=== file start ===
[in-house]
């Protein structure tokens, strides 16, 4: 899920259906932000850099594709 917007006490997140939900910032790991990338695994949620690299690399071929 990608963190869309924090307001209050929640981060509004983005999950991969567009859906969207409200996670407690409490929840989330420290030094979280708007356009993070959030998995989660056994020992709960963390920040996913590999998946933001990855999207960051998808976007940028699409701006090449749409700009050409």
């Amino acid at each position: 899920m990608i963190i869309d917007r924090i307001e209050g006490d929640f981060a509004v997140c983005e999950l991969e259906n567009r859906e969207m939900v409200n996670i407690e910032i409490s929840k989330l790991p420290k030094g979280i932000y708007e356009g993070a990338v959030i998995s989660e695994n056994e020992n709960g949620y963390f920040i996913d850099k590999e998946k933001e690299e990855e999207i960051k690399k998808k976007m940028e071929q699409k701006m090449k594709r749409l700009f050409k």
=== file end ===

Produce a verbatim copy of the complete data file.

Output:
[in-house]
């Protein structure tokens, strides 16, 4: 899920259906932000850099594709 917007006490997140939900910032790991990338695994949620690299690399071929 990608963190869309924090307001209050929640981060509004983005999950991969567009859906969207409200996670407690409490929840989330420290030094979280708007356009993070959030998995989660056994020992709960963390920040996913590999998946933001990855999207960051998808976007940028699409701006090449749409700009050409």
């Amino acid at each position: 899920m990608i963190i869309d917007r924090i307001e209050g006490d929640f981060a509004v997140c983005e999950l991969e259906n567009r859906e969207m939900v409200n996670i407690e910032i409490s929840k989330l790991p420290k030094g979280i932000y708007e356009g993070a990338v959030i998995s989660e695994n056994e020992n709960g949620y963390f920040i996913d850099k590999e998946k933001e690299e990855e999207i960051k690399k998808k976007m940028e071929q699409k701006m090449k594709r749409l700009f050409k």